Patriotism is your conviction that this country is superior to all other countries because you were born in it.
---George Bernard Shaw
One of the changes of heart I had while reading Lindsay Pollock's book about Edith Halpert (The Girl with the Gallery) was how I felt about the fact that Halpert championed American art over all other art. Initially I thought it was a very clever niche to carve out for herself, undoubtedly backed by a sincere belief that the work was undervalued in the eyes of the international art world as well as here in the US, but a marketing strategy first and foremost. As I read how Halpert stubbornly clung to this position, even the to the point of getting tangentially mixed up with Nixon's famous "Kitchen Debate" with Khrushchev at the US Embassy in Moscow in 1959 (Halpert had curated an exhibition of American art that coincided with the Vice President's trip there and triumphantly told Soviet reporters how she represented the freedom Nixon talked about [in that she had directly contradicted one of President Eisenhower's quips about American art in the press and not only lived to tell of it but was still permitted to curate the show despite the highly publicized dispute]), though, I began to think Halpert was exhibiting nationalistic tendencies at odds with the humanist potential of great art. It's one thing to feel patriotic pride about the fact that Stuart Davis' work could have only emerged from America, it's another entirely to assume that anyone else born in the US would naturally make art superior to that of other nations as well. I'm not saying Halpert consciously did that, mind you, but I did begin to feel as if she was limiting the overall potential importance of her gallery's "dialog" by clinging to an American-only program and couldn't figure out why.
Patriotism and art have a very troublesome partnership in general in my opinion. There's no doubt that ascending economic powers quickly realize that art serves as a wonderful messenger for its image of benevolent superiority (or in some cases simply its superiority). The history of the rise of American art in the second half of the 20th century is dotted with dubious diplomatic decisions at critical moments that would make for a good spy novel. But we're the "good guys" spreading the good news (or at least we were until Abu Ghraib and Guantanamo), so that's OK...at least to us. Besides, with our country growing at the rate it did throughout the 1900s, and so many new communities with middle/upper class homes that needed decorating, and universities that needed collections with which to teach, and civic committees/leaders who needed (wanted) the prestige that a museum brings, we needed more art in general here at home, and why shouldn't it reflect first and foremost who were are, rather than those other older countries? Especially when we're talking contemporary art.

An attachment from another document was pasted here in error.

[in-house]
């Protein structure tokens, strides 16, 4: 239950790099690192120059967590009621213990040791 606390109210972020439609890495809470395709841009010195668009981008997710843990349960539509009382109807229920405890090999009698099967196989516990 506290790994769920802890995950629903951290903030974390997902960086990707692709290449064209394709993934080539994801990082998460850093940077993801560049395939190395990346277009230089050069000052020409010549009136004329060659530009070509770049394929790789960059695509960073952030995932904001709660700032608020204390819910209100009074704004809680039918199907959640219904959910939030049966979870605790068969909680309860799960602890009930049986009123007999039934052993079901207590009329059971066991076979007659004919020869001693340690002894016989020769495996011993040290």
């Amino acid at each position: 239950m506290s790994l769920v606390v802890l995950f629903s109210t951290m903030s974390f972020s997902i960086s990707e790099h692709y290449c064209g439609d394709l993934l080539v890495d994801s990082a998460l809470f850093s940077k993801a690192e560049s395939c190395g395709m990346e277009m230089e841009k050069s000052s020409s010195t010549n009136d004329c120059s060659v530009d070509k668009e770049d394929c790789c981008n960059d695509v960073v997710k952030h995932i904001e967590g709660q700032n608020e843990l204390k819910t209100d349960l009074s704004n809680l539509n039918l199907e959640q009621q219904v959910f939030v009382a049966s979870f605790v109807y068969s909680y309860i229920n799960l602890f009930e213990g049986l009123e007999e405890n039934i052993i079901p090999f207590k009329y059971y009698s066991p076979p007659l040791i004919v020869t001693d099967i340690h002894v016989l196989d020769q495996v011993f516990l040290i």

Recent auction results from other parts of the world, however, suggest we're not the only nation with patriotic purchasing patterns. Chinese, Russian, and even Middle Eastern collectors are demonstrating a proclivity for buying work by artists from their homeland or regions. From via artinfo.com:
Middle Eastern artists scored record sales last night at Christie's auction in Dubai's Jumeirah Emirates Towers Hotel, Bloomberg reports.
Christie's third auction in Dubai, which sold $15 million of contemporary works, produced the auction record for an Arab artwork with Ahmed Mustapha's Qu'ranic Polyptych of Nine Panels bringing in $657,000 (including commission). Mustapha held the previous record of $284,800, set at Christie's first Dubai sale in May 2006.
Lebanese and North African artists also set records last night, but contemporary Western art did not fare as well. Damien Hirst's Atorvastatina sold for $481,000, toward the lower end of the estimates, while his Untitled (from War Child) failed to meet the reserve.
I'm not sure there's much anyone can (or even should) do about this. As much as I suspect it represents motivations beyond mere admiration for the work, it's undoubtedly true that work that speaks to you is more likely to originate from where you come from (even more so if you limit your overall worldview). I do think as the art market shrinks, however, that this tendency should be taken into account when collectors consider the publicized pronouncements about whose work is selling for what. A Hirst in London may not be anywhere near as valuable as a Hirst in Dubai.
Labels: art market, patriotism